I could be unbelievably corny and opine that we’ve “Come A Long Way, Baby…” And regardless of how hackneyed a comment that would be, it’s the simple truth: Nerds and Geeks (use whatever term you like–the differences between them are a subject for another article) are at the vanguard of modern pop culture and entertainment: Scientists are celebrities, comic book heroes are movie stars, supermodels talk of their love for video games….This is the world Nerds built….
And this list celebrates some of it’s greatest architects.
Honored here are actors, comedians, filmmakers, physicists, TV personalities, and writers. All are card-carrying geeks, and all have contributed something unique to this wonderful Nerdiverse of ours. In the interest of communicating exactly what makes each of these personalities worthy of inclusion here, I have included a quotation from each of them (and links to their respective Facebook Pages in their names).
Anyhoo, let’s proceed with the list proper–starting at number ten with:
I’d wager a number of you only know what the word “Podcast” means because of this stand-up comedian and former Singled Out co- host. His show The Nerdistis one of the most famous programs in the short history of online broadcasting, and was adapted into a televised talk show by the BBC.
Along with his awesome nerdity and ability to rock a Tenth Doctor costume, Hardwick is also known for hosting AMC’s The Talking Dead: A panel show for fans of The Walking Dead. Comedy Central has also built a late night talk show around him that should air this Fall, as well.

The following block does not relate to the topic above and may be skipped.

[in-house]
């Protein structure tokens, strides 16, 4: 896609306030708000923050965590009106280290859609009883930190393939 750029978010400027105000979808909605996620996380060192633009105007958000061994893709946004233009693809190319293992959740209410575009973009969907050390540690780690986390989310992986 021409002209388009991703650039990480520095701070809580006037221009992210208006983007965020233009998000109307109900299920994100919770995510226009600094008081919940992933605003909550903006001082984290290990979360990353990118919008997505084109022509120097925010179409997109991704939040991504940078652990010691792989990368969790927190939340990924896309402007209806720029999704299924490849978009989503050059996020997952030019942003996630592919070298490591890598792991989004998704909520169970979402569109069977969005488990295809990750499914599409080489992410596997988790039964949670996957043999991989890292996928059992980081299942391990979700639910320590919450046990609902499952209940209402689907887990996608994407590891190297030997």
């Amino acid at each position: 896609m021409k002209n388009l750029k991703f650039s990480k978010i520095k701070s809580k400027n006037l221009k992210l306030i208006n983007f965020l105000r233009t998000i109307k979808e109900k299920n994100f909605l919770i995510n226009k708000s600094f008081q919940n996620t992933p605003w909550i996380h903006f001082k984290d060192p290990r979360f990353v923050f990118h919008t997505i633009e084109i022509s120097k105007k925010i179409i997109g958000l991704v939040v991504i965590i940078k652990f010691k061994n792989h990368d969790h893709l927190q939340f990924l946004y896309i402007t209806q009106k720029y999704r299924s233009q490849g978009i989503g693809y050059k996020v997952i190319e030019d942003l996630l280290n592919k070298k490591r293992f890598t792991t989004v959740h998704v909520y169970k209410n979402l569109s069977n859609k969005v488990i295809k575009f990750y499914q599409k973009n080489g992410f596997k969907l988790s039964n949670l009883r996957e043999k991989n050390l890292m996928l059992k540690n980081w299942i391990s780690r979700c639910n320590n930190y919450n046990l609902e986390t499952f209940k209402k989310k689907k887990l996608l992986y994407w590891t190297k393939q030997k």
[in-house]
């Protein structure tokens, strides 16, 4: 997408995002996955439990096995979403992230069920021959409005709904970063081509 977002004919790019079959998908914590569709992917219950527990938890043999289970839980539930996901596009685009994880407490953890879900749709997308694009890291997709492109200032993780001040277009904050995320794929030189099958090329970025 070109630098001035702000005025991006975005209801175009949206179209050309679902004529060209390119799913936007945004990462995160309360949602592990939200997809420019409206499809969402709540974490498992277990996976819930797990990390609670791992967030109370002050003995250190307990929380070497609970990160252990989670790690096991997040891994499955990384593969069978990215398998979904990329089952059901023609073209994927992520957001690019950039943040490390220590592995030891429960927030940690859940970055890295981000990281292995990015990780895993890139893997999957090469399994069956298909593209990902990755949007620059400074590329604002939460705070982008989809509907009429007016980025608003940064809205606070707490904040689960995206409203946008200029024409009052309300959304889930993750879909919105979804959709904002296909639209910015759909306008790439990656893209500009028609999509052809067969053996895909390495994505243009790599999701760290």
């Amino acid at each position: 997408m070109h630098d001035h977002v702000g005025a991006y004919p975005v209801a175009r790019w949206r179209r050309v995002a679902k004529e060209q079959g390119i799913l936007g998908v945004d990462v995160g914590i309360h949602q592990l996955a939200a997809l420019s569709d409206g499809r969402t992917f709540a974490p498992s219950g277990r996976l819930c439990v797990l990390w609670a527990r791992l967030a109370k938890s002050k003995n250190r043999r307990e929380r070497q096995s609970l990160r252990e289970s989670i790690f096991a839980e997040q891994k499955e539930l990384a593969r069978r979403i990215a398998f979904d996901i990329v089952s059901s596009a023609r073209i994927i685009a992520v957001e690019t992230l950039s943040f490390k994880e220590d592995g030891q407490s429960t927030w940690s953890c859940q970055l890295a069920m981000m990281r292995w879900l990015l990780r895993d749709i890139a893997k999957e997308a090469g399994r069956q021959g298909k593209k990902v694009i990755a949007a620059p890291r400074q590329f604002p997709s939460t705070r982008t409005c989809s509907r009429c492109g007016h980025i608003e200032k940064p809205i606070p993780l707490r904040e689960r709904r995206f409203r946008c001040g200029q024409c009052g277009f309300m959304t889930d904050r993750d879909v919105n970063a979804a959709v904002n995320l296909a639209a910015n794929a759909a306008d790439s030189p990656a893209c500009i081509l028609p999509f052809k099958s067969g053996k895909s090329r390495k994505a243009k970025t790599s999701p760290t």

After finishing Singled Out, Hardwick fell into a quagmire of inactivity and alcoholism. In a sense, it was returning to his roots, and embracing the nerdiness that he sought to hide while on MTV that saved his life and his career:
Back when I was working at MTV (which oddly, at one time, aired short films set to popular music), people used to talk about an MTV curse-that you might not “hit it any bigger” after your time there. I always recoiled at the thought of this curse, and here I was taking active steps every fucking day to make it happen… I knew that I had two choices: I could continue living the way I was living and die pickled and unemployed, or make sweeping changes with the hope of salvaging my life.
Decades of co-starring in Star Trek: TOS, and six Trek films as Enterprise helmsman Hikaru Sulushould be sufficient nerd cred for anyone. But just when most actors would be sitting on their laurels and enjoying their retirement, Takei (that’s “ta-KAY”, not “ta-KYE”) re-invented himself as a celebrity starting by coming out as a homosexual, and guest starring repeatedly on The Howard Stern Show. He stole the show at the Comedy Central Roast of former co-star William Shatner, and has become known for his pro-gay AND pro-nerd YouTube monologues, and his work promoting awareness of Asian-American history (Takei was raised in the WWII Japanese internment camps).